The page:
Follow these 6 Tips to Reduce Tree Fire Risk in Johnson City

Tree on fire

Tree on fireJohnson City, TN

Trees enhance the aesthetics of your outdoor space and improve the property value. However, if your tree catches fire, it instantly becomes a major hazard. A few proactive measures now can save you a major risk and potentially devastating fire later. Read on as, today on the blog, we examine six tips to reduce tree fire risk in Kingsport.

Create a defensible space

A defensible space is a certain distance established around the perimeter of your home, business, or any structures on your property. This distance separates buildings from the surrounding vegetation: grass, trees, shrubs, etc. A defensible space serves two purposes. First, it slows or stops the progression of any fire, while also providing a safe space for firefighter crews to work. One of the key aspects of creating a defensible space is to reduce potential fire fuel sources that exist in the landscape outside your home.

6 Tips to reduce tree fire risk

Living in East Tennessee, all know about the wildfires that ravaged Gatlinburg and other locations in the Great Smoky Mountains in 2016. Those fires spread and became deadly in very little time, so you need to prepare now. That’s why we composed this guide with tips to reduce tree fire risk for your home.

Tip 1) The 5-foot rule: The 5-foot perimeter around your home should stay clear of any flammable material of any kind.

That includes:

  • Any and all organic vegetation
  • Any loose wood or piles of firewood
  • Garbage cans
  • Fences made of wood
  • Vehicles

Tip 2) The 30-foot rule: Make sure that the outdoor landscape within 30 feet of any structures on your property is well-maintained. That means the removal of any dead plants, keeping trees trimmed and pruned, keeping your grass mowed low and keeping the space between trees and shrubs clear of debris.

Tip 3) Install plants that are fire resistant: Certain plants, trees and shrubs are more hardy than others when it comes to fire. Opt for species with a high moisture content, which usually translates to low flammability. Succulents, cacti, yarrow, beech trees, live oak trees and the American Mountain Ash tree all are good examples.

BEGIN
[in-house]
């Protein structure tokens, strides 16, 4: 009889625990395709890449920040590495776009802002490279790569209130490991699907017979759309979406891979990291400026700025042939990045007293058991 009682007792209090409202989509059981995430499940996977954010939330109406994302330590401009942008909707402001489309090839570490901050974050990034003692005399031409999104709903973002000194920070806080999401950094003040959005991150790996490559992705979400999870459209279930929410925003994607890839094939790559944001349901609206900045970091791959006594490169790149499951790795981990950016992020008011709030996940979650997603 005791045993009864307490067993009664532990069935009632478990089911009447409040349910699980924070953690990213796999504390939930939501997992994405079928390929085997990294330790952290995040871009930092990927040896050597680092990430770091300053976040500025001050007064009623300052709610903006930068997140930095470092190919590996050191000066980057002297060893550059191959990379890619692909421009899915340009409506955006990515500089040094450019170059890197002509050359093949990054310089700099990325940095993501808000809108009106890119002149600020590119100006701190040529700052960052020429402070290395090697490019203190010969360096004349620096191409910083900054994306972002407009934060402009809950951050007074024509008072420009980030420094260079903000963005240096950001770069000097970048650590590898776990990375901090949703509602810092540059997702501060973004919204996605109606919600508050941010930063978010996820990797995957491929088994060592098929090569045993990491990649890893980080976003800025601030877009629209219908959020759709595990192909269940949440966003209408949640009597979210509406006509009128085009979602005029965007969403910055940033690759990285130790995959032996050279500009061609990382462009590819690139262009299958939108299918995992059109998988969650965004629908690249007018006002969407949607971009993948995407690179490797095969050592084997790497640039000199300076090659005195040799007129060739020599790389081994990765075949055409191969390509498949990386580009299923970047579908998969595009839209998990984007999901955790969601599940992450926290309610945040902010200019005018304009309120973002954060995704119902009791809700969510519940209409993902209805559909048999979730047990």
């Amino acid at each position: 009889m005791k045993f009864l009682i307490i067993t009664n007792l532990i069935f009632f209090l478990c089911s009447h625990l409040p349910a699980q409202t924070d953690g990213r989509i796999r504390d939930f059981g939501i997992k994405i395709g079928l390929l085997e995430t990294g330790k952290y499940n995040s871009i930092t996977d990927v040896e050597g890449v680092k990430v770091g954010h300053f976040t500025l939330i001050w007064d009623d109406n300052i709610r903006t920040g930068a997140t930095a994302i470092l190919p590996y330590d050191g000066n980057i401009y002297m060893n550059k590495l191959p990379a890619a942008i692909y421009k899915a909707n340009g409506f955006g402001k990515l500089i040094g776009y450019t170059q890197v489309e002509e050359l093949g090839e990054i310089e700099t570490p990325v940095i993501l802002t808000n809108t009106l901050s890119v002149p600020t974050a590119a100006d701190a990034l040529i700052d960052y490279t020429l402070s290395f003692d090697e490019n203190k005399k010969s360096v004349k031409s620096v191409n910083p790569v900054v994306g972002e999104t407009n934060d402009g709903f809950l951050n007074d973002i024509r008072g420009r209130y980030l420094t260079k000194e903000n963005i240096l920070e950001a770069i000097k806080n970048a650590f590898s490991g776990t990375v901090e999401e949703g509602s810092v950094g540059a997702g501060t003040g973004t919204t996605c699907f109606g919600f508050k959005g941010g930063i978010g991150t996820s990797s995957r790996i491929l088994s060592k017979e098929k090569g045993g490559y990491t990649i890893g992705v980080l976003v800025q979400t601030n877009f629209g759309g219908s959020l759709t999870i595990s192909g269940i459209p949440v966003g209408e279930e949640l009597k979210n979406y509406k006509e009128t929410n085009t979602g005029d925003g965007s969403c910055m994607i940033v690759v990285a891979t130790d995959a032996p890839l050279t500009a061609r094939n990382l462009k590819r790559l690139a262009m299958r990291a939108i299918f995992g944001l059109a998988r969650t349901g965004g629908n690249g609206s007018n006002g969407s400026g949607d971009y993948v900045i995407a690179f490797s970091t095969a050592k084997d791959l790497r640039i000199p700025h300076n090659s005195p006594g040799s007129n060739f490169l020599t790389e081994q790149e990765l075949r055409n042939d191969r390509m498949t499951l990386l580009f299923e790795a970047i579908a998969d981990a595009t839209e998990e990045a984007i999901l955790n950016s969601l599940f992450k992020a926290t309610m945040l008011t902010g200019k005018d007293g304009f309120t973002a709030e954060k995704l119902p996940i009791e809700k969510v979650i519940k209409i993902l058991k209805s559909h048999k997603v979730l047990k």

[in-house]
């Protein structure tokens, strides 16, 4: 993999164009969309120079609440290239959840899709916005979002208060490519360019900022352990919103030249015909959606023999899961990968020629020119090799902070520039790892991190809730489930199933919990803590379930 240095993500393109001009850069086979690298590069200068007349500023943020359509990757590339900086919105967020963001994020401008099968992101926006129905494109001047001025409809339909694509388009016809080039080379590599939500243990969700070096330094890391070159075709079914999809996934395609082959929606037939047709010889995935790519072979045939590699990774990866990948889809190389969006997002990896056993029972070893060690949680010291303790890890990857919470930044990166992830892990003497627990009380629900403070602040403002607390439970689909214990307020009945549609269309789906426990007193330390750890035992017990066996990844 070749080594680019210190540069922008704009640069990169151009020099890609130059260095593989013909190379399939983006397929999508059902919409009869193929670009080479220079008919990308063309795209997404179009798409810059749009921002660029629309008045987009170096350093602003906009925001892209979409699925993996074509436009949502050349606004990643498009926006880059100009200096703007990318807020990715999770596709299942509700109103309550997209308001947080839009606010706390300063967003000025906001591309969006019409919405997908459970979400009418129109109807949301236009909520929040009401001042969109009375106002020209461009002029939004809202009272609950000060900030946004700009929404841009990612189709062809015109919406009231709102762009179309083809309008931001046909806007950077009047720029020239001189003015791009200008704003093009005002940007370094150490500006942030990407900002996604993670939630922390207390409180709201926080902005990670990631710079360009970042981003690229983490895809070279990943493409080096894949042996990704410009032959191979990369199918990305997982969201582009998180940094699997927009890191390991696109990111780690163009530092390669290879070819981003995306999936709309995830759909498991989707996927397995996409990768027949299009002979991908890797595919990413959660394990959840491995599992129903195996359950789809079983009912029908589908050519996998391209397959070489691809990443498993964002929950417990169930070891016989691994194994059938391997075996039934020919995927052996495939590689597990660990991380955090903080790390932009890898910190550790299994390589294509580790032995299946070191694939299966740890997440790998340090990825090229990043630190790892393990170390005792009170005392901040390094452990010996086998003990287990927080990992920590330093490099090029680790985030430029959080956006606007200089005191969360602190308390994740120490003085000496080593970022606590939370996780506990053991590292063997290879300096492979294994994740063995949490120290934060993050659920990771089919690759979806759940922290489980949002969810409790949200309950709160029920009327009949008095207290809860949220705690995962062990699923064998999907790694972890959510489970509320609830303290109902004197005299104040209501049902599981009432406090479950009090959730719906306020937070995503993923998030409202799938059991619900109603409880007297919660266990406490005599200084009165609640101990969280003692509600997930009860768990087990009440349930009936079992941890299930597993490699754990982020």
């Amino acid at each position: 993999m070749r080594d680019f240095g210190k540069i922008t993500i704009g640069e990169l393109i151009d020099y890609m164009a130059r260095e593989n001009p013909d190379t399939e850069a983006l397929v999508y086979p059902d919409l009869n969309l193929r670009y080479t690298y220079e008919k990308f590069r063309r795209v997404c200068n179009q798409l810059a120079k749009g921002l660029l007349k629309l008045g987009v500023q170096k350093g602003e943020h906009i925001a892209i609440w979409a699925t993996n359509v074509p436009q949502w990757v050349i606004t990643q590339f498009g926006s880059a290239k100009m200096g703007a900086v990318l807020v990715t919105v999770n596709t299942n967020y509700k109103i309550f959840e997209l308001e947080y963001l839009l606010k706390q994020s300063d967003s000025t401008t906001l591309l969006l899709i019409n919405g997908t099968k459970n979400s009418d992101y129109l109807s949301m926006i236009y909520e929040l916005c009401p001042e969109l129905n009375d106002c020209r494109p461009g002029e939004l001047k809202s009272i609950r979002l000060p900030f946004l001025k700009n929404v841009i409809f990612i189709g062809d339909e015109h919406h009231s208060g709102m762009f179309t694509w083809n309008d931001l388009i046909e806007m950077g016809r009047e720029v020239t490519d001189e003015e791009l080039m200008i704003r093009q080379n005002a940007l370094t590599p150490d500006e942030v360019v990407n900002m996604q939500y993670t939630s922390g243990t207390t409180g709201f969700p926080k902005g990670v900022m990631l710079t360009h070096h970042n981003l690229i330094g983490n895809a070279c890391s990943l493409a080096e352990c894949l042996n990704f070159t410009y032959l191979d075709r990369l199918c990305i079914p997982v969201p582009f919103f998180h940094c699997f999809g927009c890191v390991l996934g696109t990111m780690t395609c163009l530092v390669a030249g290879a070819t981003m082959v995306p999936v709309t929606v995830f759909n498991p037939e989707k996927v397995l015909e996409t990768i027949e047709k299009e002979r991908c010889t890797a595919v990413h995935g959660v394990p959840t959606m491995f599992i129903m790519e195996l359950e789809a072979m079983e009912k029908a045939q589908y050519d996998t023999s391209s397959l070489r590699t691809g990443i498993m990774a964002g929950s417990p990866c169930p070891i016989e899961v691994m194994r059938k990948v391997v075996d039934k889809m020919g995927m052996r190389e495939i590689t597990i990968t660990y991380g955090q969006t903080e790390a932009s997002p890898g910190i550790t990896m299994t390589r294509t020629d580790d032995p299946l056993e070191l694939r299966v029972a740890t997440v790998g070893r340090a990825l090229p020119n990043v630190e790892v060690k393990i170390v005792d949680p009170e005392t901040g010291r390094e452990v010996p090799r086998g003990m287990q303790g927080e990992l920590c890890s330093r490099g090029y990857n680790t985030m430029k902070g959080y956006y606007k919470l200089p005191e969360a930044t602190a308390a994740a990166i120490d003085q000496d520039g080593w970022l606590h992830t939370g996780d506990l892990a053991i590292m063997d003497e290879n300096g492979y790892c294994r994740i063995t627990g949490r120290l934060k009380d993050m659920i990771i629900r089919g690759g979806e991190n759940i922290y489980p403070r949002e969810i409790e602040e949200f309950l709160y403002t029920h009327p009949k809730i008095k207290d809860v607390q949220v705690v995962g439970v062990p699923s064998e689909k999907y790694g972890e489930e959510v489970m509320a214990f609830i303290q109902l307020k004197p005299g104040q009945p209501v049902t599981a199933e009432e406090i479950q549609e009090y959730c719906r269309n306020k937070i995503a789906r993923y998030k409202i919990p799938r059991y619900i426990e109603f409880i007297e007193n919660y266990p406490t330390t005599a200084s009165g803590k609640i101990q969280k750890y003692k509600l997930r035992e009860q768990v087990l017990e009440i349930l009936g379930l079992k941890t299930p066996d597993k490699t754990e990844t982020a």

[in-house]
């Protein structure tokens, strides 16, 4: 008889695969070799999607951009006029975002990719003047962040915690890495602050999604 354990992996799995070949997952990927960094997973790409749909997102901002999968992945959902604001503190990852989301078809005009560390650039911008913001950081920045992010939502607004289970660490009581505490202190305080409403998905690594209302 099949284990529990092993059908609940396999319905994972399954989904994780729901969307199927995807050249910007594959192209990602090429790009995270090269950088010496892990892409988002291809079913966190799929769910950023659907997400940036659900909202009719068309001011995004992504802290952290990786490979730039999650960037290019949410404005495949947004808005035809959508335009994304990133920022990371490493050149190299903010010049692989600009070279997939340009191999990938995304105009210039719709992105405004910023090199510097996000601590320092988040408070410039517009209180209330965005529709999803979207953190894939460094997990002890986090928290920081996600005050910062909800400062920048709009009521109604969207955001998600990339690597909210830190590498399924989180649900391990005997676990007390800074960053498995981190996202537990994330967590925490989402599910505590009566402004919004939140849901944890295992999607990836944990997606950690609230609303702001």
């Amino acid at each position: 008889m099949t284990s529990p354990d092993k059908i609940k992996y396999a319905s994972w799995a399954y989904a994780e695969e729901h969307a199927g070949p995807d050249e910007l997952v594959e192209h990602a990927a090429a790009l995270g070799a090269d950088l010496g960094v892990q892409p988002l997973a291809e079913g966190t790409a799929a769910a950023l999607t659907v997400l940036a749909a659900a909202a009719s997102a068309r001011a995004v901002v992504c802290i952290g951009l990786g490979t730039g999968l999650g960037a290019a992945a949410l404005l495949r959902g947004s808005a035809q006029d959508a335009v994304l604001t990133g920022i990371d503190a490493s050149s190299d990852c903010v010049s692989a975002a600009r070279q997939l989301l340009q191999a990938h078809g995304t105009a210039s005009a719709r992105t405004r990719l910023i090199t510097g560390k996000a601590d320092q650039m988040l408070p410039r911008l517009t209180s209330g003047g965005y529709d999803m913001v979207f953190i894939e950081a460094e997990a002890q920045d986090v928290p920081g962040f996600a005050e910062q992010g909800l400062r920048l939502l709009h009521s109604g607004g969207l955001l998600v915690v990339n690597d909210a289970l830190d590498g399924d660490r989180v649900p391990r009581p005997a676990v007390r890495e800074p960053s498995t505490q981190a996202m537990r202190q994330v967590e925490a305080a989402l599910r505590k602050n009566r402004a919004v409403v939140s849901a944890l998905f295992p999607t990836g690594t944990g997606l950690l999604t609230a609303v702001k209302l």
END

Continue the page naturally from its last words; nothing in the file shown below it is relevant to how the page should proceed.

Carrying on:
Tip 4) Keep your gutters and roof debris-free: Think vertically and horizontally when policing the zone around your structures for potential fire fuel. A fire could start in your gutters or on your roof, then spread to a nearby tree. Dry leaves and sticks easily accumulate in these spaces, and also serve as highly flammable fuel for a fire.

Tip 5) Designate fuel breaks – A fuel break is defined as an area of land with no vegetation growing on it that could provide fuel to a fire. A fuel break can be created by mowing or thinning at-risk vegetation or adding non-organic features such as gravel. Generally speaking, to mitigate your fire risk keep trees spaced 10 feet apart on flat land, 20 feet apart on a moderate slope and 30 feet apart on a steep slope.

Tip 6) Prune trees regularly – A tree that is pruned on a regular basis has a better chance of remaining healthy and strong, with improved resistance to both disease and infestation. Regular pruning also reduces what’s known as “ladder fuel”, which is when a fire burning low to the ground climbs into a low-hanging tree canopy and then spreads.

Professional tree care in Kingsport, Johnson City and Bristol in Tennessee

Want to ensure your trees are protected against fire and other risks? Schedule a tree health evaluation with one of the experienced and certified arborists at Promier Tree. Just call (423) 765-2626 or visit our website.